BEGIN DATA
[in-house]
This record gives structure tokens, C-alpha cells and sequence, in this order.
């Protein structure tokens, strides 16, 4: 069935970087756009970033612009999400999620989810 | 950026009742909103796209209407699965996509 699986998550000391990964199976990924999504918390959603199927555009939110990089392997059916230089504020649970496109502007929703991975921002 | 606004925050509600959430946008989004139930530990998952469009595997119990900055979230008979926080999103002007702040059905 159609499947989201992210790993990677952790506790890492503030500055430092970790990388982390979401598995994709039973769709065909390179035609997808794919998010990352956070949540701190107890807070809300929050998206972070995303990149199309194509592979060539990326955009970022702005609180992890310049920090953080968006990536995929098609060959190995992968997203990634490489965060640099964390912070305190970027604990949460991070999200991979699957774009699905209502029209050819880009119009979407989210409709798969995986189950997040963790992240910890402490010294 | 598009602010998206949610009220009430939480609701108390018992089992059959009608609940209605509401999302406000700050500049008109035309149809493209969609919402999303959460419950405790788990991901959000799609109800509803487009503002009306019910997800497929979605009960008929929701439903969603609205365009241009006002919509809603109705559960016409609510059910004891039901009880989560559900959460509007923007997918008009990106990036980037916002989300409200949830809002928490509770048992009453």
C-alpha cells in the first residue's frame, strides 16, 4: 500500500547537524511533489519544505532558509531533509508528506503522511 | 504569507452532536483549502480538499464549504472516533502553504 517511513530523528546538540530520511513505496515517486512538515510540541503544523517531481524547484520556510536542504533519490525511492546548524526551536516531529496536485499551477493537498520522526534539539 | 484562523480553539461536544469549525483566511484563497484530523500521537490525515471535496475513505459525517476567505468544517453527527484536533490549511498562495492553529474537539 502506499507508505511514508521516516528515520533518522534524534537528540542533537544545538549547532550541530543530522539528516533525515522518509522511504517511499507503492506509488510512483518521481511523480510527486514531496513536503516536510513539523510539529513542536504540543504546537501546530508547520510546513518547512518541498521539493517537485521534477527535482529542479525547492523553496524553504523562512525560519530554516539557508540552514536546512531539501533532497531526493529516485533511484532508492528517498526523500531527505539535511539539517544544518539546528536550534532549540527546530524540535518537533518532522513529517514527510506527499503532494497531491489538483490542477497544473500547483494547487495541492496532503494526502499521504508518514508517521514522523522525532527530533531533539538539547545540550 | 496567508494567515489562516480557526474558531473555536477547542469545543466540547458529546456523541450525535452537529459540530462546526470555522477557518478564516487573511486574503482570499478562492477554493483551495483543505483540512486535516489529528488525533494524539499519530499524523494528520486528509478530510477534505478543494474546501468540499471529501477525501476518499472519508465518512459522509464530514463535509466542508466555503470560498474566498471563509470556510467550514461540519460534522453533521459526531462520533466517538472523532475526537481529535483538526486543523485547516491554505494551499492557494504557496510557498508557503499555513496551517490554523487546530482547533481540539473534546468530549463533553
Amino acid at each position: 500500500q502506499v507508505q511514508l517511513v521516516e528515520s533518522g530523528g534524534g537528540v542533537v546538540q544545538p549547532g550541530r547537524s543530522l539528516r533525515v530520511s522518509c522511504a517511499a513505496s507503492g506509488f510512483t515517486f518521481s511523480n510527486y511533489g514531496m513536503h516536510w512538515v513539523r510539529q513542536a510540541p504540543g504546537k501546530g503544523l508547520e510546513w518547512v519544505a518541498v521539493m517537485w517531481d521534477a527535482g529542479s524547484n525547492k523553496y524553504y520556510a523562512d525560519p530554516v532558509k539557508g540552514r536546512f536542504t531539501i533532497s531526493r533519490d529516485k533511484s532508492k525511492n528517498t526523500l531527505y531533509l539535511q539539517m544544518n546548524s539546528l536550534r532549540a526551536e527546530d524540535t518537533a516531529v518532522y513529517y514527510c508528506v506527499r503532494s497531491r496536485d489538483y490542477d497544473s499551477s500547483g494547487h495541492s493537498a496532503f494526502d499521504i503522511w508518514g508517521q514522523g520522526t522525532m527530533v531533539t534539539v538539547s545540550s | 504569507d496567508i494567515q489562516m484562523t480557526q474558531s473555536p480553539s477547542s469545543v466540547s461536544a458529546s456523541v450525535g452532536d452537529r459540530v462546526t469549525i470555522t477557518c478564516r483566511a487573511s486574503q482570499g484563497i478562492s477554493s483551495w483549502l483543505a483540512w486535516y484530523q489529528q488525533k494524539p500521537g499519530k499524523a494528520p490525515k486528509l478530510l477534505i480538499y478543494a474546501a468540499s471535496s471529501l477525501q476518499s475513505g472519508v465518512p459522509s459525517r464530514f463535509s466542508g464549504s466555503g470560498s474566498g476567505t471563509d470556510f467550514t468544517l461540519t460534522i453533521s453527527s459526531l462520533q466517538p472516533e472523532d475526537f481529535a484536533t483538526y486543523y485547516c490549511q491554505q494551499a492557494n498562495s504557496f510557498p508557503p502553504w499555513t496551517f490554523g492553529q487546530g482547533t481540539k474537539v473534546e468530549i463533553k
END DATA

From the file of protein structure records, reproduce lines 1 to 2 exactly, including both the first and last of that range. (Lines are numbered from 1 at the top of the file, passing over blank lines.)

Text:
[in-house]
This record gives structure tokens, C-alpha cells and sequence, in this order.